Ana Borja: Kyoto University Karate Club

Since I had already practiced some karate back in Spain, I thought that coming to Japan was my perfect chance to continue. Therefore, I joined the Kyoto University Karate Club and go to practice most days, although it is a little difficult to coordinate with classes. And, even though especially at the beginning it took quite a lot of effort to figure out what I had to do at any given moment (since the Japanese terms for karate were a mystery for me when I arrived) and had to put all my effort into somewhat following everyone else, I would say karate has usually been the highlight of my day ever since I came here.

Through karate I have not only been able to make most of my Japanese friends (since I spend so much time with them), but I have also learnt a great deal about the Japanese culture. After all, karate is embedded with different traditions and norms which originate in Japanese culture and philosophy. By bowing with my teammates before and after class, following seniority rules and reflecting upon the purpose of learning karate (as well as by talking every day with my new friends), I have come to feel more integrated in Japanese culture, and have come to understand parts of it which would have been obscure to me otherwise.


4 thoughts on “Ana Borja: Kyoto University Karate Club

  1. Hi Ana! Wow, karate circle sounds quite intense. I have heard that the meetings are quite long every day. How many days a week, on average, did you participate in karate? Additionally, what exactly was the kouhai/senpai relationship dynamic in the karate circle, and were you an active participant in that? Karate sounds really physically taxing, I’m very impressed that you chose something that challenged you to this extent, and it seems like you made many good friends along the way 🙂

    • Dylan,
      So I practiced every day I could (usually 5 or 4 days a week) and practices were two hours long plus muscle training or running afterwards (that took about one hour on average every day but depended completely on what the senpai who led that day wanted to do). The senpai/kouhai relationship is very interesting – it’s formal in that everyone keeps the traditions (the senpais lead the group, if a kouhai arrives late they have to kneel at the door until a senpai calls them, etc.) but at the same time the senpais are all good friends with the kouhais. Of course, I had to follow these traditions too, as the youngest member of the group both in age and participation time!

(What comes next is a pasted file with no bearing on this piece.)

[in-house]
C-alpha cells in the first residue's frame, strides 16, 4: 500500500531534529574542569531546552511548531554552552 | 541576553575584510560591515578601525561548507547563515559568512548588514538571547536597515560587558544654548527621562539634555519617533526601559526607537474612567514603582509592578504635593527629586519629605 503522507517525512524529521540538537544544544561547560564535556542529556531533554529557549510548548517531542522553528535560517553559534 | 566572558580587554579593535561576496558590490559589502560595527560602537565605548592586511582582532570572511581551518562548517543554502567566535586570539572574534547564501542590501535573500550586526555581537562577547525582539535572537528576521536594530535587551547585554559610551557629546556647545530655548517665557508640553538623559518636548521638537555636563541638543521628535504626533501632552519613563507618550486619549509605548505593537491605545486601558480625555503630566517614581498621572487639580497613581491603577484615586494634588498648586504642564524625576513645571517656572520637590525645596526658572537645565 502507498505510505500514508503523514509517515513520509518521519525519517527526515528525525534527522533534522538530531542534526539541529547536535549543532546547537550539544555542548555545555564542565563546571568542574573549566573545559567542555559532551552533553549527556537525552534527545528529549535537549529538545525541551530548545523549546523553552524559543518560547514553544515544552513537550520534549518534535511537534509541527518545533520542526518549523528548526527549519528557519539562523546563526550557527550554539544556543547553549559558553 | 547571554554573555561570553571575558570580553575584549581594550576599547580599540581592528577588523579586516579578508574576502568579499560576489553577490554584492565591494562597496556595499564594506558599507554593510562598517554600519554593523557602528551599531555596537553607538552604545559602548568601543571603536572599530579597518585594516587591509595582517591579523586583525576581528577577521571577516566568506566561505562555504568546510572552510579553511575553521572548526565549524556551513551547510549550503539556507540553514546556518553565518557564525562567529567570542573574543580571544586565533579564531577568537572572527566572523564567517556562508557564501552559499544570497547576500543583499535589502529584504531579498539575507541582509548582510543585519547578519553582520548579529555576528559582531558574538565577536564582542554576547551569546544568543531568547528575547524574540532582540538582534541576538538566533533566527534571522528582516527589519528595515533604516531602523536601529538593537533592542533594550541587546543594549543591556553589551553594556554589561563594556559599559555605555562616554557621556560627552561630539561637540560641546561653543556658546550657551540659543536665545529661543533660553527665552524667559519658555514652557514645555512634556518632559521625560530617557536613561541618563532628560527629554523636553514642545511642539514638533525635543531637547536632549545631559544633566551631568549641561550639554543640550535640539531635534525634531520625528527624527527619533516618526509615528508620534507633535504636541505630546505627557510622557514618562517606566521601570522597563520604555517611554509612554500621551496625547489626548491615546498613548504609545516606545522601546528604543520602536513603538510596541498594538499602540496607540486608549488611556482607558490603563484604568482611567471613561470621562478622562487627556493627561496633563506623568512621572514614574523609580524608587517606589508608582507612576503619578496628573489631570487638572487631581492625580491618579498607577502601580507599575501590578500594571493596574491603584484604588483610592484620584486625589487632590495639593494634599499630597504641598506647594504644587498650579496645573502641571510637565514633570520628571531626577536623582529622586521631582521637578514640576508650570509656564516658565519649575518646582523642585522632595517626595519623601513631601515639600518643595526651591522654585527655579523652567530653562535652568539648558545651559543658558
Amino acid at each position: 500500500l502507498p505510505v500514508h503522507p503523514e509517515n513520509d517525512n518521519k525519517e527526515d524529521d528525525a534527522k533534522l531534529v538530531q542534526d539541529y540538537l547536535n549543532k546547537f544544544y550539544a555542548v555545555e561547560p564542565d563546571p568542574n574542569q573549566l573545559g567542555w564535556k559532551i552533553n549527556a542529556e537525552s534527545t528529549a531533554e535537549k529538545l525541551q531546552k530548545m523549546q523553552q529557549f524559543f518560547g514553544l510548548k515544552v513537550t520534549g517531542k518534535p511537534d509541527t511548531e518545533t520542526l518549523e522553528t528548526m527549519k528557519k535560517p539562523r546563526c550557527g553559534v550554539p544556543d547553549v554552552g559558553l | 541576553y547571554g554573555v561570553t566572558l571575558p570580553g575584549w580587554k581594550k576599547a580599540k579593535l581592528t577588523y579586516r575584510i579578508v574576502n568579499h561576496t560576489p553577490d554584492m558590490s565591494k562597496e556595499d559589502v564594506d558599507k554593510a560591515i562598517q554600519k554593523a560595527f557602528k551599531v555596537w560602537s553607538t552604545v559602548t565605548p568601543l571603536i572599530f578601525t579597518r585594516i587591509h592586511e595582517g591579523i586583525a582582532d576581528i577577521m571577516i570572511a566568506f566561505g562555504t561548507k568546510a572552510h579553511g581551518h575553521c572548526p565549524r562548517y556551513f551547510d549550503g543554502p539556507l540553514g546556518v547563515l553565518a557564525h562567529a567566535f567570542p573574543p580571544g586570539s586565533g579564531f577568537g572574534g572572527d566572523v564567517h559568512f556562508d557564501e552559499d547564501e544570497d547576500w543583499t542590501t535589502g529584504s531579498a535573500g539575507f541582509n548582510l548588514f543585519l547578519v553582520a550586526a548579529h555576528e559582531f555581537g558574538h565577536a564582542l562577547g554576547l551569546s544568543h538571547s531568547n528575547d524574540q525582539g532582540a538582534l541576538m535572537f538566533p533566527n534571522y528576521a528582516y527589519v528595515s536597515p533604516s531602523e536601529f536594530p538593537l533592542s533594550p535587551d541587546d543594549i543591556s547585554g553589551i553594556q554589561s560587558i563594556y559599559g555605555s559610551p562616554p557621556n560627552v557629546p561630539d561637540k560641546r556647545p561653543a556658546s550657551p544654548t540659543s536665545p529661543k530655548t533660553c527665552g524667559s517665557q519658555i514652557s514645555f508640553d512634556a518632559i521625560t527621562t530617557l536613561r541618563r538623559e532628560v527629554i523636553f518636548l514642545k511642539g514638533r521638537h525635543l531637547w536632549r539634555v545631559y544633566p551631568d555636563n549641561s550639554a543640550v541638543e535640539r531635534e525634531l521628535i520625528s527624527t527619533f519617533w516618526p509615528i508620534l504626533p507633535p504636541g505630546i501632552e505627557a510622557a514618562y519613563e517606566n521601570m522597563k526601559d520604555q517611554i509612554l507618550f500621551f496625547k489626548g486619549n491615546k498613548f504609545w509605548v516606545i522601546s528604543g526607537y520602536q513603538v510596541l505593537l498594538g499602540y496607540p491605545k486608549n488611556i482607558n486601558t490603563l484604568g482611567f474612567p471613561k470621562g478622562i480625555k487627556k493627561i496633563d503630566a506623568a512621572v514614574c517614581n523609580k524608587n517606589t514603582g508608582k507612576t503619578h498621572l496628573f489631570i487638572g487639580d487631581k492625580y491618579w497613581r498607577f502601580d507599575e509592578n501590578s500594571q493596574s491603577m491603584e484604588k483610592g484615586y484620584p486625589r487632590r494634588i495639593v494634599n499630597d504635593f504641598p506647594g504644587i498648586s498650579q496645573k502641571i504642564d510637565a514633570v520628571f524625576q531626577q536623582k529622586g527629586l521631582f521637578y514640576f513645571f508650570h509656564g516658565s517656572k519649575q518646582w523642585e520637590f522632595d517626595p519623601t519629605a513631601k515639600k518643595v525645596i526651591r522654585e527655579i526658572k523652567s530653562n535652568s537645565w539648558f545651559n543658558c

2. It’s really great that joining the karate circle has given you the opportunity to meet lots of Japanese friends!
    I also did a martial art for a number of years, so I am very curious to hear how the training is different in Japan compared to in Spain.
    It sounds really difficult to learn all of the new terms for all of the different moves. About how long do you think that process took? Did you find that the techniques were any different?

    • Anna,
      Actually, my karate coach in Spain came from Okinawa, so rather than explaining the difference with Spain I can only explain that – even though both the Kyodai karate club and my coach in Spain are from the same karate school their karate is completely different. I guess the main differences are that there was much more technique-only training in Spain, rather than fight-oriented; and the technique I learnt in Spain is more “flowy” and flexible than that in here. About learning the terms… I’m still on it! Because new terms appear every day and because it’s difficult to hear the senpais in such a big hall, learning the Japanese for karate is being a long, difficult process. Ganbarimasu! 🙂